Mode of Security
Banks provide credit on the basis of the following modes of security
Under this mode of security, the banks provide credit to borrowers against the security of movable property, usually inventory of goods. The goods hypothecated, however, continue to be hi the possession of the owner of these goods (i.e the borrower), the rights of the lending bank (hypothecated) depend upon the terms of the contract between the borrow and the lender. Although the bank does not have physical possession of the goods, it has the legal right to sell the goods to realize the outstanding loan. Hypothecation facility is normally not available to new borrowers.
Pledge, as a mode of security, is different from hypothecation in that in the former, unlike in the latter, the goods which are offered as security are transferred to the physical possession of the lender. An essential prerequisite of pledge, therefore, is that the goods are in the custody of the bank. The borrower who offers the security is, called a paw not (pledge), while the bank is called the Pawnee (pledge). The lodging of the good, by the pledge to the pledge is a kind of bailment. Therefore, pledge creates some liabilities for the bank. It must rake reasonable care of goods pledged with it. The term reasonable care means care which a prudent person would take to protect his property. He would he responsible for any loss or damage if he uses the pledged goods for his own purposes: In case of non payment of the loans, the bank enjoys the right to sell the goods.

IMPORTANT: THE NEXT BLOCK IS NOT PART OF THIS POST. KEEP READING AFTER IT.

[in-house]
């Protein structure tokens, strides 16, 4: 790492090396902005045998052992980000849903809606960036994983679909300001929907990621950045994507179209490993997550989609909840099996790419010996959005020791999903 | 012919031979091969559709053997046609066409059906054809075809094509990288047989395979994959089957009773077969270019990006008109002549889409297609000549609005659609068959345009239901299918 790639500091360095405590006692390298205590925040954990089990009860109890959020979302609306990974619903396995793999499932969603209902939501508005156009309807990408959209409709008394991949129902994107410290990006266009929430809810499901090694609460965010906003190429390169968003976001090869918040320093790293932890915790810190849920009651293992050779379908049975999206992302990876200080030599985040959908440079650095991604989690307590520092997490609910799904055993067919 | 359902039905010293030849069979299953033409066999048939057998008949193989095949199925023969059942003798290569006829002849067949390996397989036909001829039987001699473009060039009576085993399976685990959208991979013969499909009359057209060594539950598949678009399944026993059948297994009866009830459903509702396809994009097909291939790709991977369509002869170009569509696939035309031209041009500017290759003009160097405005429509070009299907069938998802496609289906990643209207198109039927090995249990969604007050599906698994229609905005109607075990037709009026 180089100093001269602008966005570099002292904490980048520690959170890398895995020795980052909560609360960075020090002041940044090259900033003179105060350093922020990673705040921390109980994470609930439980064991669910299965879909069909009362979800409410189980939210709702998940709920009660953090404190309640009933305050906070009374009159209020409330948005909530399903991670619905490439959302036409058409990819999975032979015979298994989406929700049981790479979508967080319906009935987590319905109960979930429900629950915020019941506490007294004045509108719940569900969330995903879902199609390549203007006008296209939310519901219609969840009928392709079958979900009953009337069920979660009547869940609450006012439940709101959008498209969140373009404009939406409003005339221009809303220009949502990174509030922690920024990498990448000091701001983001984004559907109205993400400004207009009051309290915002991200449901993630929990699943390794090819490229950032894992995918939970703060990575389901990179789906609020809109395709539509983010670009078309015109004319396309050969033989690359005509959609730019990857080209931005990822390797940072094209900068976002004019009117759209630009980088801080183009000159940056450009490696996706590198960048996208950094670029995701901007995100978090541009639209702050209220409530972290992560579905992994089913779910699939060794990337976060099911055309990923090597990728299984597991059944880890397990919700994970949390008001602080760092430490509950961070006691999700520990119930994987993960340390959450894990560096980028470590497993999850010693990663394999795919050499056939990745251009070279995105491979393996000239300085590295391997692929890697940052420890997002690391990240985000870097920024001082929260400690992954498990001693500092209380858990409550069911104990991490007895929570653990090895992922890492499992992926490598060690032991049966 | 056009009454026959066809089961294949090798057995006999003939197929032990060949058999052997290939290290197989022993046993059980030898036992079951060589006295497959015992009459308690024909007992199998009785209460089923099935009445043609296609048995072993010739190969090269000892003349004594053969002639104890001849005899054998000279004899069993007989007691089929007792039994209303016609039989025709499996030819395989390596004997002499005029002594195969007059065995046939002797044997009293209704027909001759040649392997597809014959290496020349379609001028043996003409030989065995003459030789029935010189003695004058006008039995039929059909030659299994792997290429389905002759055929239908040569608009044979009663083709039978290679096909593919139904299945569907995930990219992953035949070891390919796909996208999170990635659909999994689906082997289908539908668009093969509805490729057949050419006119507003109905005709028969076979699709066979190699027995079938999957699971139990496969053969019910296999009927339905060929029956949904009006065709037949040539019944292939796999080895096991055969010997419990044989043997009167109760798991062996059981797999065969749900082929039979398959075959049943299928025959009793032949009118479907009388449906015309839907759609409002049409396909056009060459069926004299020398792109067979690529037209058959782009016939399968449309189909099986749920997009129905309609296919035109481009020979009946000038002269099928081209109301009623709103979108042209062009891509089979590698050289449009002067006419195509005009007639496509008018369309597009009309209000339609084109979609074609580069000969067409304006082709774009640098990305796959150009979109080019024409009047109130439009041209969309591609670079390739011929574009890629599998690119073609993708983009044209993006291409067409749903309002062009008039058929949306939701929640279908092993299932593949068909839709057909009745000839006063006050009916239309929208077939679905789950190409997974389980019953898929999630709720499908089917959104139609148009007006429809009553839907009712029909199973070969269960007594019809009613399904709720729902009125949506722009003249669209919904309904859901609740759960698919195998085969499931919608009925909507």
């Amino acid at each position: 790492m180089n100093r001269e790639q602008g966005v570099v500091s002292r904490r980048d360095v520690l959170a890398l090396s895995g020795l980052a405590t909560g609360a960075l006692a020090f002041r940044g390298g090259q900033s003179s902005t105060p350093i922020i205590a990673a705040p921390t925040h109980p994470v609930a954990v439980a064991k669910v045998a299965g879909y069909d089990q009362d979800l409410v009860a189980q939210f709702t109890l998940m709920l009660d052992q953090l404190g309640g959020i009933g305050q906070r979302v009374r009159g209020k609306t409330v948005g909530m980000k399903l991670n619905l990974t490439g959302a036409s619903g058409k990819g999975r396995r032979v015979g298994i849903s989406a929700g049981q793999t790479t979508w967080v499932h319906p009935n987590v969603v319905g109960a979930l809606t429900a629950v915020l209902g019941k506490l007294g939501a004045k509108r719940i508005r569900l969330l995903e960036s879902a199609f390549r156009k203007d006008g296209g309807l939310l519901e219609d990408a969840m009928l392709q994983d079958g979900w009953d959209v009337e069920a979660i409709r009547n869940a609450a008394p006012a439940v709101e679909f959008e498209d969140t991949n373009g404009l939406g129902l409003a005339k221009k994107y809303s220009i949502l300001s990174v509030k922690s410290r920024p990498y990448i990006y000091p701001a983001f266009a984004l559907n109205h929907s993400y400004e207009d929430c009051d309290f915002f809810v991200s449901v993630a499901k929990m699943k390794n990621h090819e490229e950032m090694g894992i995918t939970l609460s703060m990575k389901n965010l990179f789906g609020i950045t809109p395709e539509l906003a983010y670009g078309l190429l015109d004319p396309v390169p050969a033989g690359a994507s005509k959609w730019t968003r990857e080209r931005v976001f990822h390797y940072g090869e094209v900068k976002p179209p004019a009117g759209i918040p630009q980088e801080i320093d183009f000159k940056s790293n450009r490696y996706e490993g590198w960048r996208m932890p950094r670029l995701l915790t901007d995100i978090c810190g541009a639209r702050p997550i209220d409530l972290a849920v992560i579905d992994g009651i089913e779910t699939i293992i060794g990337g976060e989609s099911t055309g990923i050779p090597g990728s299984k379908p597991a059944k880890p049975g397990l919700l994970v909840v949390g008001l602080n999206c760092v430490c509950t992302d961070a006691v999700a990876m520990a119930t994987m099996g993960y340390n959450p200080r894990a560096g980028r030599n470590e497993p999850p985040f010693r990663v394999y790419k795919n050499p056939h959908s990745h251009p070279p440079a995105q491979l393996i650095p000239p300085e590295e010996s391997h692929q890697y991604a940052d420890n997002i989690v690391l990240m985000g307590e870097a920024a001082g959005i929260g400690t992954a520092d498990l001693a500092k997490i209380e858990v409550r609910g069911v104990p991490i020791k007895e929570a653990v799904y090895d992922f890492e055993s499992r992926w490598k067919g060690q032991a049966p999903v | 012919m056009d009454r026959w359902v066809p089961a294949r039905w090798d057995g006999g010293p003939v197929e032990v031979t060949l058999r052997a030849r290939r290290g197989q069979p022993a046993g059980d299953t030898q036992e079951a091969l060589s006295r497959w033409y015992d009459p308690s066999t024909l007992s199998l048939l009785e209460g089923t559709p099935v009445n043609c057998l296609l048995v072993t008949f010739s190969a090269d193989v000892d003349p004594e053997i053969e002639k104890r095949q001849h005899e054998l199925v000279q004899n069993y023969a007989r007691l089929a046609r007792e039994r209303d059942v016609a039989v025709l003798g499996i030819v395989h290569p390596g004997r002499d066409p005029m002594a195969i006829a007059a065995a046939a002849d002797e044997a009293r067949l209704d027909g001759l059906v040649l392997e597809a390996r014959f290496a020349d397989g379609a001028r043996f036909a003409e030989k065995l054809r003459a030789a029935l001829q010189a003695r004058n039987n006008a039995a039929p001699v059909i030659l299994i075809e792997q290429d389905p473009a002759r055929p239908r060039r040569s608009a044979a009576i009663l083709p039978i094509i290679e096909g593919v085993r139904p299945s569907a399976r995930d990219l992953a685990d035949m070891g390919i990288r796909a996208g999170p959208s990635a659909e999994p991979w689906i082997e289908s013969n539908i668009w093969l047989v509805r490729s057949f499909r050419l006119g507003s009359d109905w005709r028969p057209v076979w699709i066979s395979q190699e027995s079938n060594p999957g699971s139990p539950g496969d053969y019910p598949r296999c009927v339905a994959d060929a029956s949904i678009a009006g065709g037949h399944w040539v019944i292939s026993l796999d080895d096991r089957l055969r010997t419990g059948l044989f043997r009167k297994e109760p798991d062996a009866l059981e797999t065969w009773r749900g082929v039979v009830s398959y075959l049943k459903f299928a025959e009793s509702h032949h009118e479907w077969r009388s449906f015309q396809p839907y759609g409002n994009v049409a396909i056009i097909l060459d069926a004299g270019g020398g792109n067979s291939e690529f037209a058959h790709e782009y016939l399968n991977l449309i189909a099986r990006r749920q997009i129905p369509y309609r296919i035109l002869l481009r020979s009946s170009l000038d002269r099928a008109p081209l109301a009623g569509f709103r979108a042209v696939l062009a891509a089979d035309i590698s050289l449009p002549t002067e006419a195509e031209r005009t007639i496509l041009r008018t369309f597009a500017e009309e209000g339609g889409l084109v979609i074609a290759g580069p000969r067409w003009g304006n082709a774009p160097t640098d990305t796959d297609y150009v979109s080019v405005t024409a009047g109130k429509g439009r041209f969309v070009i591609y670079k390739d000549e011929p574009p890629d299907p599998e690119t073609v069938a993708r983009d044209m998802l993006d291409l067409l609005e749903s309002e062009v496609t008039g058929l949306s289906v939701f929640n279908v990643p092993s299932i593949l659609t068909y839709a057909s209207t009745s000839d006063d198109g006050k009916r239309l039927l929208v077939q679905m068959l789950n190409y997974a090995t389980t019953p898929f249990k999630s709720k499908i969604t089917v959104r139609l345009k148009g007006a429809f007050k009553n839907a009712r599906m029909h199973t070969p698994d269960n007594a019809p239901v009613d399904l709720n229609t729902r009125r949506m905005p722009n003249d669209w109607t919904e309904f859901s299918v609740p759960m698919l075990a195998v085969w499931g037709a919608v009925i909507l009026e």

The term lien refers to the right of a parry to retain goods belonging to another party until a debt due to him is paid. Lien can be of two types: (i) particular lien. and (ii) general lien. Particular lien is a right to retain goods until a claim pertaining to these goods is fully paid. On the other hand, general lien can be applied till all dues of the claimant are paid. Banks usually enjoy general lien.